Even before President Biden took office, Chinese President Xi Jinping promised that China, the biggest global emitter, would reduce its carbon intensity by over 65% — a move that means emissions will rise slower than the growth of the economy. China would also triple its wind and solar capacity. In November, nations will be meeting in Glasgow under the auspices of the United Nations, creating another opportunity to push for even bolder action.
The Importance Of Individual Behavior
As we emerge from the COVID-19 pandemic, let’s harness the necessary spirit of collective endeavor in our fight for a cleaner, greener and more prosperous future that eluded us during the pandemic, save for developing the vaccines. Let’s create a consensus on the need for urgency and true collaboration. As citizens, we must critique our own lifestyles and consumption, recognizing that oftentimes the problem starts with us. As company executives and boards of directors, it’s time to not only set ambitious net-zero business imperatives that reflect the urgency of the situation, but also to invest the capital required to ensure their delivery. If we don’t, we will not be serving the interests of shareholders in a sustainable manner.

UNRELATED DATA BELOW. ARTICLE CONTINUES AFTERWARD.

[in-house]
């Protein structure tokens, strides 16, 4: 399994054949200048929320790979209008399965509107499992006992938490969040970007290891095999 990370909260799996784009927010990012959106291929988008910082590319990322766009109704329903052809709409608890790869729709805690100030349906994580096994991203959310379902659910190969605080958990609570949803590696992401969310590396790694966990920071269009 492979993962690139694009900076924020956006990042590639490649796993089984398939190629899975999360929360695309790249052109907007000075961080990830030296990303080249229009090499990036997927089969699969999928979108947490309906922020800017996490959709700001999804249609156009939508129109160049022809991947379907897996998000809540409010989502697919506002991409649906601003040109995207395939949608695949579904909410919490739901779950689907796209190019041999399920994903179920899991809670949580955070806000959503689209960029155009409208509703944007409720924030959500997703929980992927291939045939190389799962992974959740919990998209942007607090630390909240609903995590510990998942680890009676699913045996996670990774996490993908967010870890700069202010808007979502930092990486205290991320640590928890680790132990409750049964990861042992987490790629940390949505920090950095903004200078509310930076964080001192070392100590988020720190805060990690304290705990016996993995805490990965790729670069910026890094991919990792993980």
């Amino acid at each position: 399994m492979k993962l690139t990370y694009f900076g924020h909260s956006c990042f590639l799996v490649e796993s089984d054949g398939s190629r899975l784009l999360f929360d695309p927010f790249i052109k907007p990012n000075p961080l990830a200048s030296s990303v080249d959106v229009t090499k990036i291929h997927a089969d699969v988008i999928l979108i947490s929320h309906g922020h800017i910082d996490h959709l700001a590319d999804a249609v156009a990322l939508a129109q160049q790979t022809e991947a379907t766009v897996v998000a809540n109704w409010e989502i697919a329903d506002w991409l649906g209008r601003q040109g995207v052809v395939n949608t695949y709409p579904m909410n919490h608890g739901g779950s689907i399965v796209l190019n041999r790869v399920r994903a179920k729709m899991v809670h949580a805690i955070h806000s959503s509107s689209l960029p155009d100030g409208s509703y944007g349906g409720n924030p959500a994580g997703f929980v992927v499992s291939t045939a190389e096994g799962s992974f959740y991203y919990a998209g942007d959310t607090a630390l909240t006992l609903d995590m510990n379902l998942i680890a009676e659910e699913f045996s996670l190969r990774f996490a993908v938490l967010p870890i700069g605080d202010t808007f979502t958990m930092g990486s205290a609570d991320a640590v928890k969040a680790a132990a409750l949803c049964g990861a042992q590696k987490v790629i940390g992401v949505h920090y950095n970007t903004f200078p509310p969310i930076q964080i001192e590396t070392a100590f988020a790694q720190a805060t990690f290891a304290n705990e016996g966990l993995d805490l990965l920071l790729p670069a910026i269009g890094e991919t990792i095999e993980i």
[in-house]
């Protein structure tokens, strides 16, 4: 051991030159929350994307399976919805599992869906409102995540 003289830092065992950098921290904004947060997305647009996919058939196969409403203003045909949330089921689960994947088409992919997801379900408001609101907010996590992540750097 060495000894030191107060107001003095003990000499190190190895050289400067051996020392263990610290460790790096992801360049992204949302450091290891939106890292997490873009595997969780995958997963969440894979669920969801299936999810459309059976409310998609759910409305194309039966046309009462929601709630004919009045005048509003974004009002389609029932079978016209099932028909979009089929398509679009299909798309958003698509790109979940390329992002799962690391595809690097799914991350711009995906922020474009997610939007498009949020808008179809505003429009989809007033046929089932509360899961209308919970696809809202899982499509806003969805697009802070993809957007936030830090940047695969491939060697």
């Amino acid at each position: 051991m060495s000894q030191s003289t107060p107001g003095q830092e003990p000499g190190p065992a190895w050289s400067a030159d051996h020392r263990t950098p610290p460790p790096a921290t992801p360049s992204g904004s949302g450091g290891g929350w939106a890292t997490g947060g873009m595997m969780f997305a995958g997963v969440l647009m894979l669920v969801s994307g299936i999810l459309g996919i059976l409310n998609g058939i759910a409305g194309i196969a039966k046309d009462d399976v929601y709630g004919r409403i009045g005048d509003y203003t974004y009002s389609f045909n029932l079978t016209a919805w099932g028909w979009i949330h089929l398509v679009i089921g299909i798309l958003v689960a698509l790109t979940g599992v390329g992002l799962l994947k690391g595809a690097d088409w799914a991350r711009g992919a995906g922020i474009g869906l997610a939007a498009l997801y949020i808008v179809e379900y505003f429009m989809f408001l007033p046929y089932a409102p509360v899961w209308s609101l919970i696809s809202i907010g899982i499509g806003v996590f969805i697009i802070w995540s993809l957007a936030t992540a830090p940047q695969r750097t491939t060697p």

Investors and financiers likewise need to re-examine risk-return expectations, setting these at levels that prioritize climate-positive investments as much as wealth maximization. In so doing, we can supercharge the financing of green technology, with the same urgency we used to develop the COVID vaccines.
With COVID-19, we lost a lot of time and precious lives when a few politicians denied data and misdirected us away from science. “Let the science speak,” as Dr. Anthony Fauci quipped in January, and let it inform our policy. We cannot afford to make the same mistakes with climate change. We now have seen first-hand what happens when our actions don’t go far enough or fast enough.